In the wake of all the phone hacking scandals it is worth remembering what an incredible newspaper The Times once was, and the huge importance not just to Britain, but to the world, of its founder John Walter who was a tireless campaigner both in his paper and through parliament, for his defence of the poor of the 19th century.
Most of us know the horrors of the workhouses thrhough Oliver Twist; Walter opposed their introduction and kept reporting the abuse and horrors of the system. He died a week after the Poor Law comission expired, in July 1847. This is part of his obituary:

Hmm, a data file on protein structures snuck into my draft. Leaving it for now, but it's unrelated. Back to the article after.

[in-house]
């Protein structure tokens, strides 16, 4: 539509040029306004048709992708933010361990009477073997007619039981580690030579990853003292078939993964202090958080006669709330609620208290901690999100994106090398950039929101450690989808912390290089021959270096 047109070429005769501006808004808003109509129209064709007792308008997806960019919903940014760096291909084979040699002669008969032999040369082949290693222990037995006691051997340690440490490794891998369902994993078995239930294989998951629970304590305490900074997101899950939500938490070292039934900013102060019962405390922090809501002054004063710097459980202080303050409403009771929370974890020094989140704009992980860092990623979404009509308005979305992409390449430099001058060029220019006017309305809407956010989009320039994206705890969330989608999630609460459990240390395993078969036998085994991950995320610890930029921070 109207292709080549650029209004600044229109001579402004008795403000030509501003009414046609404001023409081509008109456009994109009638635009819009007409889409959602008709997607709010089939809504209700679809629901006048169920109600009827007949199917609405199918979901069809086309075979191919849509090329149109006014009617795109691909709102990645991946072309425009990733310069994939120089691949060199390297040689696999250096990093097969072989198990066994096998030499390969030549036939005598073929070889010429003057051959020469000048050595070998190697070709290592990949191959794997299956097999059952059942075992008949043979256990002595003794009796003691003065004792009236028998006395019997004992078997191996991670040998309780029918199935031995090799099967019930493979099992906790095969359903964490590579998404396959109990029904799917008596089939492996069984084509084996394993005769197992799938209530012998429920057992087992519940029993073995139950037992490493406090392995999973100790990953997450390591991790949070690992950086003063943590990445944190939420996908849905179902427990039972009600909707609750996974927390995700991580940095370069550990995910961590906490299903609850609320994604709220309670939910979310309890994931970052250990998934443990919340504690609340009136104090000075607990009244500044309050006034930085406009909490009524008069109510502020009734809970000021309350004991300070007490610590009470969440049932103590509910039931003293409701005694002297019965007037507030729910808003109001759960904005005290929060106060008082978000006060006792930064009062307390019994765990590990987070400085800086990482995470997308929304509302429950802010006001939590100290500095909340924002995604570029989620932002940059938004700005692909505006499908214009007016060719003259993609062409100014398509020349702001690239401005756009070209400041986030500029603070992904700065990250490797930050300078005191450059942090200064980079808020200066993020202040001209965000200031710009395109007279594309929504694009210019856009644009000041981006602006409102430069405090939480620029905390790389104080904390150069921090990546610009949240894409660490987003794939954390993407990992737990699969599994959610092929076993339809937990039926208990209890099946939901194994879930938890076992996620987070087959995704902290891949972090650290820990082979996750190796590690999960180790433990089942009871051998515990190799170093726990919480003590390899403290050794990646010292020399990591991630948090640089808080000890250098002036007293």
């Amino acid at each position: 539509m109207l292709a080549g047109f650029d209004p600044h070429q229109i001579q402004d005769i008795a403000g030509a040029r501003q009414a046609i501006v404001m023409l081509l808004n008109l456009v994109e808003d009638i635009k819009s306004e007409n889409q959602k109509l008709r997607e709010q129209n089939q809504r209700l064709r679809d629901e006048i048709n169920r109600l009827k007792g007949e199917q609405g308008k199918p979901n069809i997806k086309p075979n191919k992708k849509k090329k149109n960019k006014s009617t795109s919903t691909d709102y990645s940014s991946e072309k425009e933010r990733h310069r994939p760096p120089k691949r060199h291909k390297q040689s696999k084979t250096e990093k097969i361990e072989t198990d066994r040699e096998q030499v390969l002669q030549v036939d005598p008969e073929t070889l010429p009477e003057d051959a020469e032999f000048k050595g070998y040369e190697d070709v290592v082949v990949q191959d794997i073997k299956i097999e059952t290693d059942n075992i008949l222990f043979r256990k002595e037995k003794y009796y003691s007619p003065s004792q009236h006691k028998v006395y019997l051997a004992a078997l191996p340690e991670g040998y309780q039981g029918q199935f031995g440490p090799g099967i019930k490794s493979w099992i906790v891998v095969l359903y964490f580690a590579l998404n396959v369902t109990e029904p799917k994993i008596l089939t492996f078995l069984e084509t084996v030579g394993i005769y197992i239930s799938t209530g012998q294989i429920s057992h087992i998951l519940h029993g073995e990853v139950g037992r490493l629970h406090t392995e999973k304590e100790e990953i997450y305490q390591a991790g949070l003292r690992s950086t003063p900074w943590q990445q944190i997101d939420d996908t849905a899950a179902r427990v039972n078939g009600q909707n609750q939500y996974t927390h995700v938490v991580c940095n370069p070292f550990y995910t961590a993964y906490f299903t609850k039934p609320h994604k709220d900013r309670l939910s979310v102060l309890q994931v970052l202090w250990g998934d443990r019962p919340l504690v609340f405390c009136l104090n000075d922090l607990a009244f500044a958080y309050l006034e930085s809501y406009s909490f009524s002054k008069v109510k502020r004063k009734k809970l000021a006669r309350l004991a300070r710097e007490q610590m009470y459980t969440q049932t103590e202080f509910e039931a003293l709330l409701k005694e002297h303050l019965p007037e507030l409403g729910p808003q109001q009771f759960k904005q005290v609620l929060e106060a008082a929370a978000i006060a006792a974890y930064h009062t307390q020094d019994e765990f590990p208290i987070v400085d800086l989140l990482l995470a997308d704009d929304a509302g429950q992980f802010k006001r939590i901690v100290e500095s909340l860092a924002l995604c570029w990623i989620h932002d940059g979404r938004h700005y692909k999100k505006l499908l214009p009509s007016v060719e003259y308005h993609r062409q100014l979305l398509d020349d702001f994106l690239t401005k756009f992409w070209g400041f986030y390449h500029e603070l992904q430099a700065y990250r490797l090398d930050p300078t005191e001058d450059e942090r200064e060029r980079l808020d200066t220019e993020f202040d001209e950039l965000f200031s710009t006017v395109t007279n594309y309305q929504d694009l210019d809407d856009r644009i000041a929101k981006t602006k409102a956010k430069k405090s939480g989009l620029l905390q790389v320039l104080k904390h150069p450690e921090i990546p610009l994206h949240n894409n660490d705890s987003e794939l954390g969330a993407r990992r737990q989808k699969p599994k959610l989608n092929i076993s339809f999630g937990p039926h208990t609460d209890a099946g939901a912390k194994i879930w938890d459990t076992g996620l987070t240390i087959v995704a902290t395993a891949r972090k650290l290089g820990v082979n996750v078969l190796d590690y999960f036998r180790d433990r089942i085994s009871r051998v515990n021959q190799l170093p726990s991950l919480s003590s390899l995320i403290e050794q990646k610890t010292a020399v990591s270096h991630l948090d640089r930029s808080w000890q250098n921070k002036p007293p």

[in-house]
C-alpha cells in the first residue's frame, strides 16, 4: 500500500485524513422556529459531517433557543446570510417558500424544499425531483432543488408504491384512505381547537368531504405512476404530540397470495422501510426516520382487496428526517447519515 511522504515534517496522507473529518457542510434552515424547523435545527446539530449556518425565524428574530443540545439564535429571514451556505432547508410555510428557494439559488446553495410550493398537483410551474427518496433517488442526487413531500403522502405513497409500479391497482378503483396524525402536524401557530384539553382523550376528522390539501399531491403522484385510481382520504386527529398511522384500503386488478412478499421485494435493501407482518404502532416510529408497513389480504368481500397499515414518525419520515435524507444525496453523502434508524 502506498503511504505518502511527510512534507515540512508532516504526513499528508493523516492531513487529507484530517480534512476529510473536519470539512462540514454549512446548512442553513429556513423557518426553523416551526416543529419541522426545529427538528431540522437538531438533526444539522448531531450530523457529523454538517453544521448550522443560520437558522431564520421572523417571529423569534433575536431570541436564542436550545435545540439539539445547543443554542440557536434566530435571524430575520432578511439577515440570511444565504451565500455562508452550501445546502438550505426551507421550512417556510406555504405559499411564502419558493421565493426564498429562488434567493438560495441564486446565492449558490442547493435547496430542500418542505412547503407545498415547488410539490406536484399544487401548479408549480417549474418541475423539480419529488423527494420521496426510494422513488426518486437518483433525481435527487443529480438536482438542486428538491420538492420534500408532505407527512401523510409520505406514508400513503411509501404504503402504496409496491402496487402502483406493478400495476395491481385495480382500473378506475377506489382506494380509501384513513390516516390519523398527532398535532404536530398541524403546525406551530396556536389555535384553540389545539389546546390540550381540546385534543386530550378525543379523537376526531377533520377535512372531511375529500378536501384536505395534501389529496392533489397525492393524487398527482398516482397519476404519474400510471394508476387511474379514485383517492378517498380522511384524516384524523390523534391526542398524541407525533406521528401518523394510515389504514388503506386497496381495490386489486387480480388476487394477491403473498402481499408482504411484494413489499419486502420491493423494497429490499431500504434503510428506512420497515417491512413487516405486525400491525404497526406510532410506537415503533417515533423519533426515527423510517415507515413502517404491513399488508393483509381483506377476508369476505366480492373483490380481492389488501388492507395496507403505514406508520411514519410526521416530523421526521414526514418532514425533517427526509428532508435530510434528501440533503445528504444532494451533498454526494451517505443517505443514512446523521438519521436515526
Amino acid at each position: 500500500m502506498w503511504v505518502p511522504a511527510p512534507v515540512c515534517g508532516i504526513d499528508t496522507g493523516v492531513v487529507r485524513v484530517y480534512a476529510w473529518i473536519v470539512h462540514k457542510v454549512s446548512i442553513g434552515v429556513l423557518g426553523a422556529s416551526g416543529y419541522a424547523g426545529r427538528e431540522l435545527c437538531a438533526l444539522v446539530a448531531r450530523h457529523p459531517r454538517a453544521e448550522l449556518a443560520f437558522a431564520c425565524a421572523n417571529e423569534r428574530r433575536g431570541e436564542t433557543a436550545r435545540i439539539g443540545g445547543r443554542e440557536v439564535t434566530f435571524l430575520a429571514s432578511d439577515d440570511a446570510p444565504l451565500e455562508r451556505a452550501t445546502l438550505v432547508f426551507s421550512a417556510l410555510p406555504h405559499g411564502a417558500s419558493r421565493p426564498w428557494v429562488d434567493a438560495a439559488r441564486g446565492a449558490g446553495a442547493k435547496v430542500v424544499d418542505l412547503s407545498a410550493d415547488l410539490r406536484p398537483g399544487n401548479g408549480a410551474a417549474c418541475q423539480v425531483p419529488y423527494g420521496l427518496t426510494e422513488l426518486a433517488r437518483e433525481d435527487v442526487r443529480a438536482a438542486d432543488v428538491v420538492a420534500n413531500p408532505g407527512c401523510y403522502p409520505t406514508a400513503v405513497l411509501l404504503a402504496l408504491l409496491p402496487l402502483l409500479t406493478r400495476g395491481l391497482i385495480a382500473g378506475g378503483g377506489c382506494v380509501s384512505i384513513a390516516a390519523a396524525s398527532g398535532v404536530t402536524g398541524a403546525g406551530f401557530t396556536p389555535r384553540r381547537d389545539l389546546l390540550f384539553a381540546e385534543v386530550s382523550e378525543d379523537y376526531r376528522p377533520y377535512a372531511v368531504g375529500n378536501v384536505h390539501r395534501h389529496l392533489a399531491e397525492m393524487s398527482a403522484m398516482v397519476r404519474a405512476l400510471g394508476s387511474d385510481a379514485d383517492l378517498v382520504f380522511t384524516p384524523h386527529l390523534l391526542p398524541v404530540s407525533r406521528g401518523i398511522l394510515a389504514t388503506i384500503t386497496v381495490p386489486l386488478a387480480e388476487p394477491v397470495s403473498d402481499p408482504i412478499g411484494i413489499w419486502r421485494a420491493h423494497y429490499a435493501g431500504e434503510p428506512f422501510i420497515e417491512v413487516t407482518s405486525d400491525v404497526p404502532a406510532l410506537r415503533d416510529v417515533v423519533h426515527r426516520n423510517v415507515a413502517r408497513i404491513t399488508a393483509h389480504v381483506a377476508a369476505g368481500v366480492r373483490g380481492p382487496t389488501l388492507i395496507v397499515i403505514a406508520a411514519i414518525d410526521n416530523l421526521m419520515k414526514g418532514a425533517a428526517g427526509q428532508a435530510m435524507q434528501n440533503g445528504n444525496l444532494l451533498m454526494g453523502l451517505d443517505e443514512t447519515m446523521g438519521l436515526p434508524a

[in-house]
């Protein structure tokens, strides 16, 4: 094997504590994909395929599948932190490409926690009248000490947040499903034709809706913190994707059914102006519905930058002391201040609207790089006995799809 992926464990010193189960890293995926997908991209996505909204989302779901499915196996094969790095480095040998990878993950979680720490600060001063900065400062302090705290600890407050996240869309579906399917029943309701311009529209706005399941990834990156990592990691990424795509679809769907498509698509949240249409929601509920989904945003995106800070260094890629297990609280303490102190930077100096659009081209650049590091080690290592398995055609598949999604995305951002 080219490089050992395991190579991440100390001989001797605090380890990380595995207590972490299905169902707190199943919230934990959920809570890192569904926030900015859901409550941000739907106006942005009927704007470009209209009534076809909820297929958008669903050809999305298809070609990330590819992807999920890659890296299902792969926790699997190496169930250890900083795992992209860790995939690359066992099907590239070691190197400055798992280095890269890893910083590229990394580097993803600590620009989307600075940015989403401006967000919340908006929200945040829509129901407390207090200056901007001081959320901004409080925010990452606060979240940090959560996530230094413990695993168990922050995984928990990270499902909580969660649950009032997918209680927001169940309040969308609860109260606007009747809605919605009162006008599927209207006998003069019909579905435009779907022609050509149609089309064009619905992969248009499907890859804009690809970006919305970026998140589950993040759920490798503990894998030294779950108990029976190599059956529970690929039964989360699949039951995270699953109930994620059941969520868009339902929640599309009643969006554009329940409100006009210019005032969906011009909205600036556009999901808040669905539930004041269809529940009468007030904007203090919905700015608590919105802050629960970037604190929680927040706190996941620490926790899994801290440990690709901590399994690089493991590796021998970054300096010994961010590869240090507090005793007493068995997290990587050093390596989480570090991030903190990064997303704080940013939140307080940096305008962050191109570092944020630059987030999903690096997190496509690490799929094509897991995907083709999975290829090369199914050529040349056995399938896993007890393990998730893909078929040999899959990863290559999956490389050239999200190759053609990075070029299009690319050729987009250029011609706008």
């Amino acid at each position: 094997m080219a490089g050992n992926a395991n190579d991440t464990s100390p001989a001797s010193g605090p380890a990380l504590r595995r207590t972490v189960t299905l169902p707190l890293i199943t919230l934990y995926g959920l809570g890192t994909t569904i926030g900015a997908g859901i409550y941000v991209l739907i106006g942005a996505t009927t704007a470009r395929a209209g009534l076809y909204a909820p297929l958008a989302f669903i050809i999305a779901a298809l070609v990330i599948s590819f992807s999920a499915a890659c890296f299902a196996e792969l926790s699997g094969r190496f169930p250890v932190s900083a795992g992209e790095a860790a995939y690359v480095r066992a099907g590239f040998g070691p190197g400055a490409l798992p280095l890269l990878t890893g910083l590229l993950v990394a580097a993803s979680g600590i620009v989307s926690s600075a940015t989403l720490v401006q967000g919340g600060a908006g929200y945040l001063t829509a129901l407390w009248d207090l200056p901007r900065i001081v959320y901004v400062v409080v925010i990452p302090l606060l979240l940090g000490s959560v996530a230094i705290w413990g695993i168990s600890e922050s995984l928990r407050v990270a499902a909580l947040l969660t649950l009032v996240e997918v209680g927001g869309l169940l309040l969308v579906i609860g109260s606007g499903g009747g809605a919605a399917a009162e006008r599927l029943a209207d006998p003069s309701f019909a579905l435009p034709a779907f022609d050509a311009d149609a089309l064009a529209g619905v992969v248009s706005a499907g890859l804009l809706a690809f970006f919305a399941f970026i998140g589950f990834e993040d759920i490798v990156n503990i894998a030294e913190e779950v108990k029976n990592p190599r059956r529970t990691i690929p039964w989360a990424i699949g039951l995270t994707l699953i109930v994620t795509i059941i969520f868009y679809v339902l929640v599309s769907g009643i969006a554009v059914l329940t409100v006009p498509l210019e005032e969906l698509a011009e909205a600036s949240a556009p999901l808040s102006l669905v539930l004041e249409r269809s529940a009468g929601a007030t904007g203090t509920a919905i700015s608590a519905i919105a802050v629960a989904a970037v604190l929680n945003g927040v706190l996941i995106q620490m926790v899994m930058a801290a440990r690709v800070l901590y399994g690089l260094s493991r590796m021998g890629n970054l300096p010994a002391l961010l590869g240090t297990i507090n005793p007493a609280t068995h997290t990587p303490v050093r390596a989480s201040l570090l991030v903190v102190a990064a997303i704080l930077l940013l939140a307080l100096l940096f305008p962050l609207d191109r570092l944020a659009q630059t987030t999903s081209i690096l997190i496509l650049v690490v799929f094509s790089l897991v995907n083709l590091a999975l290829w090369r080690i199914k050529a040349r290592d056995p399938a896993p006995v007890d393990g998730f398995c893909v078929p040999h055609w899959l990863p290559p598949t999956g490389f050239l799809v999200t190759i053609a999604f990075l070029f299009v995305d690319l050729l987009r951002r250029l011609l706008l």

“His public spirit was not of that exclusive or theoretical character which comprehends only a class or a consituency within the range of its affections… He considered every Englishman his felow-citizen and friend, and sought the suffrage of affection from the humblest labourer, and the feeblest and most desolate pauper as anxiously as the vote and interest of the all-important elector. They only who knew Mr Walter can be aware of how much his feelings for the poor had been formed and cherished by teh associations of his personal experience, and how much the bereavements, the separations, the denials, and indignities frm which he sought to rescue the unprivileged and persecuted classes of this country, were those which he had personaly felt or witnessed or both… His indignation at the injustice and cruelty done to the poor by a notorious act, adn at the riumphant tone o its advocates in Parliament hurried him again into harassing, tedious, and expensive contests. It was his desire to re-enter the House of Commons… armed with a public commission to throw back in the face of the Minister the oft repeated vaunt that the Poor Law was acceptable to the people of England. Time, however, reserved his triumph. the verdict of England reached Mr Walter in the chamber of death It was there that he heard the fate of the once potent commission… He died with the news of victory in his ear.